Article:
• When you’re interviewed, you have the ability to reach hundreds, perhaps thousands of people who love and adore the host who’s interviewing you. If you’re on their show, most likely, there’s a good chance, your audience will like you too. So? Have a freebie ready to give to the audience. This could be in the form of a free report, eZine/newsletter, audio program, book excerpt, etc.

8. Have your “special offer” ready, polished and ready to share …

  • In addition to having your “freebie” ready to build your list of prospects who you can sell to later, you should also plan to have a “special offer” you can give to the audience who’s listening to you being interviewed.
  • “HOST’S NAME, I’d like your listeners to know, they can get a 15% off my new book at my website if they mention your name!” Or, “If you buy today, and mention you heard me on your show, I’ll give you a two for one deal … Buy one of my books and I’ll give you a second for free …”
  • Or, something similar! Come up with your own “special offer” and rehearse it! Be prepared to offer it at the end or just before each sponsor/commercial break if they let you. Make it known and repeat it throughout the show; and especially at the end.
  • You can give out special code numbers that give listeners a discount on your products or a specific product when they go through the shopping cart if you use certain shopping carts that let you create them.

9. Always slip your website address into the conversation …

  • It goes without saying, always be prepared to slip in your website address(s) in your interview.
  • “Well, at YourDomain.com, I mention xyz …” Or, “I have more information about that at my website, www.YourDomain.com …” Or, “You can listen to / read more / watch my videos at my website, www.YourDomain.com …”
  • You’d be surprised how many authors are interviewed today on big TV and radio stations who do not have a website address! How do they expect to bring more attention to all they have to offer?
  • And, when you’re being interviewed, you only have “so little time” to get your message out give out so much information. And, in reality, that means, you have just a window of time to tell all that you have to say. So, what do you do? You give out your website, where interested listeners can learn more about who you are, your products, articles, etc.

10. Practice with others who can answers …

  • This is very helpful when you’re just starting out. Have your list of questions, written down and printed out, so a friend, family member, business associate, etc., can interview you.
  • Practice giving your answers. Keep them short, yet detailed.
  • Ask for feedback from the person who interviewed you. How did you sound? Do you need to come up with more material for a specific question? Or, do you need to shorten the response for another.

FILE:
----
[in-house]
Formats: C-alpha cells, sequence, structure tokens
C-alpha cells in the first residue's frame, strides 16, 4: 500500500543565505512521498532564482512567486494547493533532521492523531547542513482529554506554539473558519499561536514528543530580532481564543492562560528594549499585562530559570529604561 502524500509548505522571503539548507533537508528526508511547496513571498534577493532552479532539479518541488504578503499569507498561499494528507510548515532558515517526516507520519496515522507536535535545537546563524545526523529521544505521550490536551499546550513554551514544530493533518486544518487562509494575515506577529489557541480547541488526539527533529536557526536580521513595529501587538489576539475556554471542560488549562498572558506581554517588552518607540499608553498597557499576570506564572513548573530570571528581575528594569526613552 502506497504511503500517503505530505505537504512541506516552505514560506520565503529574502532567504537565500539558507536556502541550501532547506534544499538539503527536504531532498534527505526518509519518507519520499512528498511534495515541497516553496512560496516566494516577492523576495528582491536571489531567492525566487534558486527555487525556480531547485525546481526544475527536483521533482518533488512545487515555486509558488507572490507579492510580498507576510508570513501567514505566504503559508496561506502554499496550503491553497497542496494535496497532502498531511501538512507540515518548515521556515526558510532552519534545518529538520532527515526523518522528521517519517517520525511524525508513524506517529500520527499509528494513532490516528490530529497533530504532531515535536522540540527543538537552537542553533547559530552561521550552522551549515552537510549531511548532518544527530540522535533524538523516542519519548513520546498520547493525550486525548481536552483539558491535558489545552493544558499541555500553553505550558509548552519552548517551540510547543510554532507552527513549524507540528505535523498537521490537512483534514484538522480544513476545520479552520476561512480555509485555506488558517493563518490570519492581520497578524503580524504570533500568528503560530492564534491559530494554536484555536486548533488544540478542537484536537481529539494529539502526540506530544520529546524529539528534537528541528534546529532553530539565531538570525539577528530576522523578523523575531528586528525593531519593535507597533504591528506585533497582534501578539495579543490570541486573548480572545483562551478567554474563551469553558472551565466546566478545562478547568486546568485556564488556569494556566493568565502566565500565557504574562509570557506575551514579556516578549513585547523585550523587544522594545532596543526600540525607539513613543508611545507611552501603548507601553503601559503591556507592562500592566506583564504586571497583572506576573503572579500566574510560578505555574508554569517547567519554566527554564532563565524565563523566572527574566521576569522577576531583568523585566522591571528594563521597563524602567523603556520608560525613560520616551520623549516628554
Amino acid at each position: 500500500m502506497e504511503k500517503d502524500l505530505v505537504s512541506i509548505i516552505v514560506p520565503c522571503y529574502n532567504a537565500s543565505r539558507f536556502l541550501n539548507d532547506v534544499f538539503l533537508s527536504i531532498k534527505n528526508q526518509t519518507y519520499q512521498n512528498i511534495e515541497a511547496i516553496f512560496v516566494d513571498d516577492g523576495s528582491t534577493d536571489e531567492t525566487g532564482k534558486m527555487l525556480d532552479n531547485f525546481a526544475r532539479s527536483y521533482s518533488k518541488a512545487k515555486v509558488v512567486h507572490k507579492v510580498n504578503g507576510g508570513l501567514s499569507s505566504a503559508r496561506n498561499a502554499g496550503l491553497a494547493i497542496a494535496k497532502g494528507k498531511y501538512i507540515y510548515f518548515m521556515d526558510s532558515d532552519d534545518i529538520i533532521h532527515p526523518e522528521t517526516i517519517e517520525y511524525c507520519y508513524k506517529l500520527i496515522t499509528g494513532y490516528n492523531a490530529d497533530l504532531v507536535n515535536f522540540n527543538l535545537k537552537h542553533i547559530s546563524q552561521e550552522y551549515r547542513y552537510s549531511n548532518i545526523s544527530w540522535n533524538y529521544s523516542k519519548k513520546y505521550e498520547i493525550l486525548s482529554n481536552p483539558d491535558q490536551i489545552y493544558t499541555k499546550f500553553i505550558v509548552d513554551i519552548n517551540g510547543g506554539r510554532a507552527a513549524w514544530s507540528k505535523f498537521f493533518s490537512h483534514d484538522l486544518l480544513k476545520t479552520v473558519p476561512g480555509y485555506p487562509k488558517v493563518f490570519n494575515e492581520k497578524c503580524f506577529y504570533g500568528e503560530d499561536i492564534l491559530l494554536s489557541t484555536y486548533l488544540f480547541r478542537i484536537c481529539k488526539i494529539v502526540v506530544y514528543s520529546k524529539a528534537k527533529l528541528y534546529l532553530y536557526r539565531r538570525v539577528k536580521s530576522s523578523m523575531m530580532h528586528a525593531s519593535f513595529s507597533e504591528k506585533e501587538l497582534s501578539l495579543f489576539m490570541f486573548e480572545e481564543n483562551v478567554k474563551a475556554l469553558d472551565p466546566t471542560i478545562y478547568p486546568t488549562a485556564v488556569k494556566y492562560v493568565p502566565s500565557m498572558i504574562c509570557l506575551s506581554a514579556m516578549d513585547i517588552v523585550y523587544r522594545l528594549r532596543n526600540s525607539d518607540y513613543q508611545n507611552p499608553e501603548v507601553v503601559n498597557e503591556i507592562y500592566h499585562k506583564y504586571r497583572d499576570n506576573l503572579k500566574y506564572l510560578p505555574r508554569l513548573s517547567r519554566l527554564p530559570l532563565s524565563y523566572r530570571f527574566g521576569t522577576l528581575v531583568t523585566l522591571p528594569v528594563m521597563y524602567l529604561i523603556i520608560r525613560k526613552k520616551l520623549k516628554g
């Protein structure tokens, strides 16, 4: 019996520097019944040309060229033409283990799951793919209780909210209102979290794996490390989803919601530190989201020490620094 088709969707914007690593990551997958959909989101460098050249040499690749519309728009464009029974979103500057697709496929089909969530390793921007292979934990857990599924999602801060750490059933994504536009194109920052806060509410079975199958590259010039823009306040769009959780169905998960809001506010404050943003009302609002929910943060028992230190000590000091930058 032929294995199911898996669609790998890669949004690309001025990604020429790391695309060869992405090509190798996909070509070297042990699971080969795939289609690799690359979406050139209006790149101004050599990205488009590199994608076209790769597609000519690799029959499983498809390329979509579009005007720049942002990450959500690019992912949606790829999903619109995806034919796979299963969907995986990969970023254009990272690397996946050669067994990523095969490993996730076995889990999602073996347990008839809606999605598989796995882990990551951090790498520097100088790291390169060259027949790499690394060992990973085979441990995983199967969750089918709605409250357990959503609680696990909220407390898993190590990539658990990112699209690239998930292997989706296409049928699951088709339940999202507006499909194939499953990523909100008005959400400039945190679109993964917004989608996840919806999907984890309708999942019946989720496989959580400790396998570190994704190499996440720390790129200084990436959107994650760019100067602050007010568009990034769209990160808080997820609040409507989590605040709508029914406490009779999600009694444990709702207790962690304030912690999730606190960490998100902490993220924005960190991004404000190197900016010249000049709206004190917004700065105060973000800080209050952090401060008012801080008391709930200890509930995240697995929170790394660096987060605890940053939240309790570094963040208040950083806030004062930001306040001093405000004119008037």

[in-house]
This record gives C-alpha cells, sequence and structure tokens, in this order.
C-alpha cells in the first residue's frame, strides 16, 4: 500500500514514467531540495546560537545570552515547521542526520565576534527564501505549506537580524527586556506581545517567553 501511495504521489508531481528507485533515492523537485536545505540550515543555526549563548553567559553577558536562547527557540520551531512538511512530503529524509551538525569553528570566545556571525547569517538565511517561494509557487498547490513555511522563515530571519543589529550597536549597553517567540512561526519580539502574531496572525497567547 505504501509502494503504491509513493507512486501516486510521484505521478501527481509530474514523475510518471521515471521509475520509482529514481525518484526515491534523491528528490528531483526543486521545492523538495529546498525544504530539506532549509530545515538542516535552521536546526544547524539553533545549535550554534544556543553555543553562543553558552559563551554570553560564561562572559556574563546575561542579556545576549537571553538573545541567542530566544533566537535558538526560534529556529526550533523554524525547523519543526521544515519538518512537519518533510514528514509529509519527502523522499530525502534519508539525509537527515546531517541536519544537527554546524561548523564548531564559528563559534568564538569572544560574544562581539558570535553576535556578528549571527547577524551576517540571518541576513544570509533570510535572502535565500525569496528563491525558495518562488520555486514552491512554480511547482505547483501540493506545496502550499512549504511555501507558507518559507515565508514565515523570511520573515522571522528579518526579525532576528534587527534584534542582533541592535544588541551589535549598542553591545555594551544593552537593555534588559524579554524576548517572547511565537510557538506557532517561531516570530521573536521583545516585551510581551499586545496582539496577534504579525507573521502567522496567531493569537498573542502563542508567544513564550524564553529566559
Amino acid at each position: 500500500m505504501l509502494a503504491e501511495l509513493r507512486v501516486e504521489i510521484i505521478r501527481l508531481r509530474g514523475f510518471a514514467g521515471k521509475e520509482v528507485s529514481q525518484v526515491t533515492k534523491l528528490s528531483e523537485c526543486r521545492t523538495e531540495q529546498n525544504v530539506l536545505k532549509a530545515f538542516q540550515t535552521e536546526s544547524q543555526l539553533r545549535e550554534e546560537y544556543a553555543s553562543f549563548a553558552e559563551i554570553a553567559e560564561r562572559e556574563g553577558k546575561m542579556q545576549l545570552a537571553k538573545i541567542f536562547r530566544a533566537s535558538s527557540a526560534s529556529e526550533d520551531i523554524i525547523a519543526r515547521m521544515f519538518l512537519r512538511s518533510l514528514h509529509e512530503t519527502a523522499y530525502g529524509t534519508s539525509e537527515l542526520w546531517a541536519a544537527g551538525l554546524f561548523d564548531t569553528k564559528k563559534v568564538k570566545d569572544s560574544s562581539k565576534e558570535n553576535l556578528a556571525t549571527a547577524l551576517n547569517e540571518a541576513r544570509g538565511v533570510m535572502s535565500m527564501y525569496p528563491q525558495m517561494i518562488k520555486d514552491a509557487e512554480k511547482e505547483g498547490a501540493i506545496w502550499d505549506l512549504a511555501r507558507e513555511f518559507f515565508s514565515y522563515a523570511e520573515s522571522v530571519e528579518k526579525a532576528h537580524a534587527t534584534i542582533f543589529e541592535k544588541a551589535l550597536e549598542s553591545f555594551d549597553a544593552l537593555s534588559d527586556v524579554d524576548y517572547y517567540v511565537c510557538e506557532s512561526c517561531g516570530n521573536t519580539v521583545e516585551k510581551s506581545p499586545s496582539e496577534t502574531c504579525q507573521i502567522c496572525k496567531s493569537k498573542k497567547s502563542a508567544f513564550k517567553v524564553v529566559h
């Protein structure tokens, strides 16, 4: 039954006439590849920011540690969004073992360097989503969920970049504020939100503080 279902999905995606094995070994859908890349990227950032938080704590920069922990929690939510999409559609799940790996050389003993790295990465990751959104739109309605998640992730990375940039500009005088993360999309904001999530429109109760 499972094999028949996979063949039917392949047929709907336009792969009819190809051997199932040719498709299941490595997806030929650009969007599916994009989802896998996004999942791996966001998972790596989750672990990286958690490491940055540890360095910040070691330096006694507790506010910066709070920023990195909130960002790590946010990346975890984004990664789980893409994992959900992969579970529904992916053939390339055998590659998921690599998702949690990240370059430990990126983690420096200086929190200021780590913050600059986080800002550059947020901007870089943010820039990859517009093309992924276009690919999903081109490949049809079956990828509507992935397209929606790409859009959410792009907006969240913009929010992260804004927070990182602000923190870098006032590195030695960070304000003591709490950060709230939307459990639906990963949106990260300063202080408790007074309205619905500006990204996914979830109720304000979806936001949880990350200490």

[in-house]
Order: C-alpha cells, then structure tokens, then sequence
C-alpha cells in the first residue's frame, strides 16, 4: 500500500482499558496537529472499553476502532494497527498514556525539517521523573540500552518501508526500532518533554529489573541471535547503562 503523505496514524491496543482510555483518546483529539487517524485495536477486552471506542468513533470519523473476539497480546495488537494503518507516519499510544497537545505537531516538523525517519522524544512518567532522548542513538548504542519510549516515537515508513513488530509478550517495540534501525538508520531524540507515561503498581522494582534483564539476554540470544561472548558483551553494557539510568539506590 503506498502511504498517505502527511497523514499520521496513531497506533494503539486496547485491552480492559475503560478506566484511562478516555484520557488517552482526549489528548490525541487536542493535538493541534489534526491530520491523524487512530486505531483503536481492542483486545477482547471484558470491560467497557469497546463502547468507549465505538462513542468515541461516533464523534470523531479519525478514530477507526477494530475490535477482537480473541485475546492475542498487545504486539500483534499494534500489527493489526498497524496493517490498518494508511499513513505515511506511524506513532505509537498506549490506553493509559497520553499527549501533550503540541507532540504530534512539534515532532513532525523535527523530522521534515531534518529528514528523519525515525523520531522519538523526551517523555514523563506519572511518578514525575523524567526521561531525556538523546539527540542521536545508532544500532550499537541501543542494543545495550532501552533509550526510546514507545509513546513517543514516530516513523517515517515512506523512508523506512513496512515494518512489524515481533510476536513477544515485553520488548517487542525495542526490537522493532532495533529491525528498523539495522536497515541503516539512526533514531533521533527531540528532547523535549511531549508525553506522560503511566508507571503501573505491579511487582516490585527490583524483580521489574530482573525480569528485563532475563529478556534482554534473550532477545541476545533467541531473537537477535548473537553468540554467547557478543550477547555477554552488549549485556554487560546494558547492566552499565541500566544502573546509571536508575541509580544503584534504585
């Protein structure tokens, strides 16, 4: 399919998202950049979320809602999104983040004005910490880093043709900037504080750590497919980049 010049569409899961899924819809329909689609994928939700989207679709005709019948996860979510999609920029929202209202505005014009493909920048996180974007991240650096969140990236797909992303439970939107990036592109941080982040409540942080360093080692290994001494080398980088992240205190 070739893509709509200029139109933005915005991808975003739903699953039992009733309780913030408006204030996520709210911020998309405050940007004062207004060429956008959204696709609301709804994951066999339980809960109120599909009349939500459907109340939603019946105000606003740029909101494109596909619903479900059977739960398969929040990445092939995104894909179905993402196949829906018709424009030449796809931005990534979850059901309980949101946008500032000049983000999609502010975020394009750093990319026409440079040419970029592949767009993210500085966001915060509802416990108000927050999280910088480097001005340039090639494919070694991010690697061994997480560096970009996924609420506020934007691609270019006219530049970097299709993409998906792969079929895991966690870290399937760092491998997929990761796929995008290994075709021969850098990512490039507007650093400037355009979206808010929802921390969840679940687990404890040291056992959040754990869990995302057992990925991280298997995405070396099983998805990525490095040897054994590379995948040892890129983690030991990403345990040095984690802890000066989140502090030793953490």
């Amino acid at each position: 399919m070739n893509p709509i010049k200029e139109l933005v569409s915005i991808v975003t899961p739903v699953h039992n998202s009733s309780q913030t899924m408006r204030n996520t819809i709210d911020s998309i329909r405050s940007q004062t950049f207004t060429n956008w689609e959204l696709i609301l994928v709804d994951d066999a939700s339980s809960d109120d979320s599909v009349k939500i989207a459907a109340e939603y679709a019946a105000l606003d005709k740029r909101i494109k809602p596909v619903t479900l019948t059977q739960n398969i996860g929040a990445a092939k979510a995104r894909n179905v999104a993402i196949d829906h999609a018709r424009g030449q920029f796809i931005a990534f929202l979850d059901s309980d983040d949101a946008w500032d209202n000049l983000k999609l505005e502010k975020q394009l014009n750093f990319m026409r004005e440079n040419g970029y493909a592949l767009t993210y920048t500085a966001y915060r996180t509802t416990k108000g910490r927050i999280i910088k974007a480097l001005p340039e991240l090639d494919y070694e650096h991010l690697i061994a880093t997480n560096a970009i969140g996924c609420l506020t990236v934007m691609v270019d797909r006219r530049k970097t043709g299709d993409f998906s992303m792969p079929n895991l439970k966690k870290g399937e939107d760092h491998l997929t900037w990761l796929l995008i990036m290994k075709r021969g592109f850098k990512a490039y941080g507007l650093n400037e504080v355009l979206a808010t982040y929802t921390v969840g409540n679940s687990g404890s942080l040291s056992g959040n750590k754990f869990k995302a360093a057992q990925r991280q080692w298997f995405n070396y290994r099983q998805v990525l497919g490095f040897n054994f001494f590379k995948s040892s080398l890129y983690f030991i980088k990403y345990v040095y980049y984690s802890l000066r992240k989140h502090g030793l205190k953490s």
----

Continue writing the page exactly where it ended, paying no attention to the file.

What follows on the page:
• Practice makes perfect, every time. So, practice, practice, practice!


Remember to send a “Thank you!” note to the person who interviewed you. Perhaps, they chose to interview you among many others. Show them your appreciation for helping you bring attention to your business and/or topic of expertise. And, if you made money from being interviewed (i.e., sales from the radio show), don’t necessarily tell them you made any sales, but do thank them for having you on their show! You owe them that, at the very least, big time!

I just wanted to write and say ‘Thank You,’ for having me on your show. I had a great time! I hope your audience also loved it, and that you too, were happy with the interview session!
Please, think of me the next time you need another guest to help cover the subject we did in our interview, or if you think of another topic you feel I would also be an interview candidate for … I’m all yours! Just let me know.
Oh, by the way, I’m posting a link inside my Press Room (at my website) to your website about our interview. I hope it leads to a few more ears ‘n’ eyeballs (i.e., traffic) for you and your show too!
Again, thank you so very much!
All the very best!
Your Name
(000) 000-0000
  • Say, “Thank you!” in the form of a card you mail to them; after sending them a quick note via eMail. Follow up, in writing by actually mailing something! You might also leave a message on their voice mail saying the same thing. It does wonders, ’cause no one else does that! Nobody mails anything any more; especially to say “thank you” …
  • Here’s one way you’ll stand out, by taking the time to say, “Thank you!” That always makes the host feel great and it might even get you back on the show again. A good thing! “Yes, the last time you were on the show we talked about … What’s new and exciting in the field of (your topic) ….?” And, your response? “A lot! Let me tell you what’s hot … “
  • Ask the host, co-host or even the producer if you can get a quick testimonial from them (on the phone or via eMail you send them to reply to) about you being a guest on their show. Did they enjoy you being on their show? Did their audience love you? Did the producer enjoy working with you? Where you a great guest? The answers to these questions, in the form of a testimonial on your site or inside your press kit, will help you secure your next interview in a flash! Why? Because if one talk show host likes you, chances are, the next one will too! Piggy-back one successful interview after the other, until you have a pile of interviews stacked up and everyone wants to interview you!

About BartSmith

Bart Smith is the author of several books, professional marketer and self-publishing consultant, a personal coach, and a dynamite, motivational speaker. A self-starting, life-affirming, renaissance man, Bart is an entrepreneur at heart, who also bakes the world's best chocolate chip cookies at BartsCookies.com. He shares his insights, skills, training and knowledge here, on his training website, MyTrainingCenter.com, and helps people make money online with his online marketing shopping cart software, MyMarketingCart.com.